Brad Seehafer / Stoughton Area School District
Student Justin Vinge uses the ShopBot, a computer-controlled milling machine.
High school shop classes that help students gain technical skills are nothing new, but what about a course called "How to Make (Almost) Anything" that actually means it?
That will be the centerpiece of a new $206,000 "fab lab" at Stoughton High School, only the second public high school in the nation to have such a facility. Though the lab is already functional, formal classes will debut there this fall.
Fab lab is short for fabrication laboratory. The concept was developed by the Massachusetts Institute of Technology's Center for Bits and Atoms. Stoughton resident Mike Connor, who works for the Cummins Foundation, visited the fab lab at Mahtomedi High School in Minnesota and suggested that Stoughton High install one. Then he helped the school land a $100,000 grant for the project. Community partners and individuals supplied another $106,000, which helps to cover equipment and installation, online class at MIT for three Stoughton teachers, and lab renovations.
Unlike old-style shop class, where students were trained to use handheld or power tools, the fab lab uses digital tools. There's a computer-controlled laser cutter; a large milling machine; a vinyl cutter; a smaller, precision milling machine; and a 3D printer.
Fabrication materials include vinyl, cardboard, acrylic sheets, thin wood, copper circuitry, ABS plastic, foam, wood, wax and circuit board.
School officials are particularly optimistic about the fab lab's potential to prepare aspiring engineers. The engineering field has continued to grow despite the turbulent economy, and it pays well. According to National Science Foundation, "half of the workers in [science and engineering] occupations earned $73,290 or more in 2010, more than double the median earnings ($33,840) of the total U.S. workforce."
Neil Gershenfeld, the father of the fab lab movement and director of MIT's Center for Bits and Atoms, characterizes the personal fabrication movement in a TED Talk as "products for a market of one person."
"Rather than buying a product that has been mass produced and hoping your needs fit in with the 'average' needs of everyone, you can make an individualized product for yourself," explains Fran Kelley, who teaches physics at Stoughton High.
Having access to what math teacher Chris Wiemer calls a "prototyping facility" means that imagination, not technology, "is the limiting factor here."
That's exciting, says Wiemer, "because kids are in some ways much better at imagining than we [adults] are."
Inside the lab
The lab, which took about six months to set up, is well illuminated with large windows, bright indoor lights and white walls.
Much like any high school lab, it has a ventilation system, high ceilings and work islands. Furniture is still on order. The large and expensive digital equipment is set up along the room's perimeter.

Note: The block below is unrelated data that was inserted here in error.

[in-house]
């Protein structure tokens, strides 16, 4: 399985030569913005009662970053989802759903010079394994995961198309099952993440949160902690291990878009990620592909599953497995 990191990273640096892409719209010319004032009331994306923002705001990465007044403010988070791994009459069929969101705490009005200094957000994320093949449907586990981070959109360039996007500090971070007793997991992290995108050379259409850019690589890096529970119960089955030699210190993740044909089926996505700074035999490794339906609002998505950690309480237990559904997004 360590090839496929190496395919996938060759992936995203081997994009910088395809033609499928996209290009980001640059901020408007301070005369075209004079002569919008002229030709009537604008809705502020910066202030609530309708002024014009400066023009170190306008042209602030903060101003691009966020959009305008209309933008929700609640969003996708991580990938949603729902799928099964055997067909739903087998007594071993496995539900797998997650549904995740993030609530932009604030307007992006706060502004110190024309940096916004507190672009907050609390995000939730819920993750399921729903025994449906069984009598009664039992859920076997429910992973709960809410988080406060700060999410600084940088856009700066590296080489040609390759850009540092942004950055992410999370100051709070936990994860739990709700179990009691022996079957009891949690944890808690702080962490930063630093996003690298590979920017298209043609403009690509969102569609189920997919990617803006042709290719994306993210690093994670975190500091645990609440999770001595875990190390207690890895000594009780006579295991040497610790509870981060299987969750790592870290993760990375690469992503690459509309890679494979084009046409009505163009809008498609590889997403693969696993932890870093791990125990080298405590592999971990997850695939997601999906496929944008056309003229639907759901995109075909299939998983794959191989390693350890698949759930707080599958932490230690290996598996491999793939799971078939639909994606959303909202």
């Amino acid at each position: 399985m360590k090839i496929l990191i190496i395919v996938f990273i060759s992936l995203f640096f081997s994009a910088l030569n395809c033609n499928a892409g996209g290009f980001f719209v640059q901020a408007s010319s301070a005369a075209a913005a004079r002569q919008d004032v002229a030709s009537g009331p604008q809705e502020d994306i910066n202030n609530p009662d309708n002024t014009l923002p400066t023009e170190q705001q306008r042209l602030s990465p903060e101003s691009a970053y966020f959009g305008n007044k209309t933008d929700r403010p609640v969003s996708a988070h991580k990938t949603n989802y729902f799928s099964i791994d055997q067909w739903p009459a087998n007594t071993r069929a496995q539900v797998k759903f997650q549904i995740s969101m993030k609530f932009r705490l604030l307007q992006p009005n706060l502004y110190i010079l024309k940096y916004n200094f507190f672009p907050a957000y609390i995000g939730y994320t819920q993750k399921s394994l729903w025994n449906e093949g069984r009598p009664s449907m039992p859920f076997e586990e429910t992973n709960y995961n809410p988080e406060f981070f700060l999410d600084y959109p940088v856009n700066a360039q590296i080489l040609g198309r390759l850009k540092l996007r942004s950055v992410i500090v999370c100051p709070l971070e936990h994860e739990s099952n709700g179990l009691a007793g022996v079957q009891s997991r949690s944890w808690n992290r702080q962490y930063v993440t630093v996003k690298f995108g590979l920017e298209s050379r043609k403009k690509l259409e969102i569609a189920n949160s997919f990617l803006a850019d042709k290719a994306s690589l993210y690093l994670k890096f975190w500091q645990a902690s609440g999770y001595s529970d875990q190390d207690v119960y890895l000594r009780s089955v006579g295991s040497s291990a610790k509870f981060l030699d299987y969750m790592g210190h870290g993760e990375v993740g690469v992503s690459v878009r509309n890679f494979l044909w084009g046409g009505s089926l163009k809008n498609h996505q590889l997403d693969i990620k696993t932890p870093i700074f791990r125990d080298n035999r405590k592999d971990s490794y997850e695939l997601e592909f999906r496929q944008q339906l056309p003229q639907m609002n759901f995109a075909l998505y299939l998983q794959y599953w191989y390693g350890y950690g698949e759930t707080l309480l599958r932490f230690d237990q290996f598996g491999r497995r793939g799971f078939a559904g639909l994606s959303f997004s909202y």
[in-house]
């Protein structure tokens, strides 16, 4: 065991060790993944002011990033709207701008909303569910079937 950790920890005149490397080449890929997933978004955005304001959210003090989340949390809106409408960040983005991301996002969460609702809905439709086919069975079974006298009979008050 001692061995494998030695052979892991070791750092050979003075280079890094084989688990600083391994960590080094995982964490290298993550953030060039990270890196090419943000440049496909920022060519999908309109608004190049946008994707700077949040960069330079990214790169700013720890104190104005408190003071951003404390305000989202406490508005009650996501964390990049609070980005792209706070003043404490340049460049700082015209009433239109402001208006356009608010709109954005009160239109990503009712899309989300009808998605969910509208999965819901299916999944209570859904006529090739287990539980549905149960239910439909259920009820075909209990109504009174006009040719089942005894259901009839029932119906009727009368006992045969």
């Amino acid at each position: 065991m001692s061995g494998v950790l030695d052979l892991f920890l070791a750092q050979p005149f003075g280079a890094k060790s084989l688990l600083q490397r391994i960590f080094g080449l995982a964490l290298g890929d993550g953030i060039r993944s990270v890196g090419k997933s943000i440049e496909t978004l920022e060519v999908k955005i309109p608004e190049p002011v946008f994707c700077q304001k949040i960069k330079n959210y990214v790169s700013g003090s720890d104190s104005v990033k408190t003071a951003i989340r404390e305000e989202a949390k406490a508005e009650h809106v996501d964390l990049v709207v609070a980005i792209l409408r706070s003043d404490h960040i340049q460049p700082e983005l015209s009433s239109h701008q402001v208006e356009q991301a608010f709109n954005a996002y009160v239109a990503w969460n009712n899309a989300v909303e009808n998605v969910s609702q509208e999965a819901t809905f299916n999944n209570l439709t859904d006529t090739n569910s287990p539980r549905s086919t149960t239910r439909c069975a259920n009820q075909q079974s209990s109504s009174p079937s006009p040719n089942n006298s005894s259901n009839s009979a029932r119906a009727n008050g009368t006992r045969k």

Three teachers have been putting in about 20 hours a week learning how to use the fab lab. Wiemer, Kelley and architectural drafting teacher Brad Seehafer are all enrolled in the same course they will be teaching in the fall: "How to Make (Almost) Anything." The course is taught by the Center for Bits and Atoms, and the teachers take it online for $5,000 each.
The "Fab Academy" class is conducted on a large HD screen inside the lab that enables multi-person video chats with fab labs worldwide. Assignments aim to give students experience with all the machines, as well as the digital design component. One week's assignment was simply to "make something big."
The nearly infinite possibilities of the fab lab can be both liberating and crippling, the teachers say. Though it is permissible and often instructive to turn in assignments that don't work out, the Stoughton teachers don't like that option. "Hence, we're in the lab for hours on the weekends," says Kelley.
Among other things, the teachers have made a full-sized chair out of wood without using adhesives or fasteners; a white plastic model of an ancient citadel; and an 18-inch 3D cardboard replica of a wing of Stoughton High School.
Failures included a plastic tray for holding nuts and bolts that was only semi-functional and far from attractive.
But in the hands of the most adept fabricators, the products can be both practical and whimsical.
MIT students created a pair of chess boards that communicate remotely across the world, and a "portable space for screaming" called a ScreamBody that enables stressed individuals to scream in public spaces and release the recording later at a time and place of their choosing.
The Fab Lab Charter, which hangs on a wall in the lab, requires that everything students create in the lab be shared with the fab lab community. Since all designs must be publicly accessible, any designs created in a fab lab should be replicable. In production and design, this is called "open source" - that is, production and design methods aren't kept secret, so others can build upon the same knowledge.
Brian Shimon, associate principal of Stoughton High, hopes the access to shared knowledge and the hands-on component will foster a sense of excitement in the lab. More than 160 students are already registered for next year's classes.
Shimon does not think they will be disappointed. "High school students are always saying 'I'm bored,'" he says. "I dare you to be bored in here."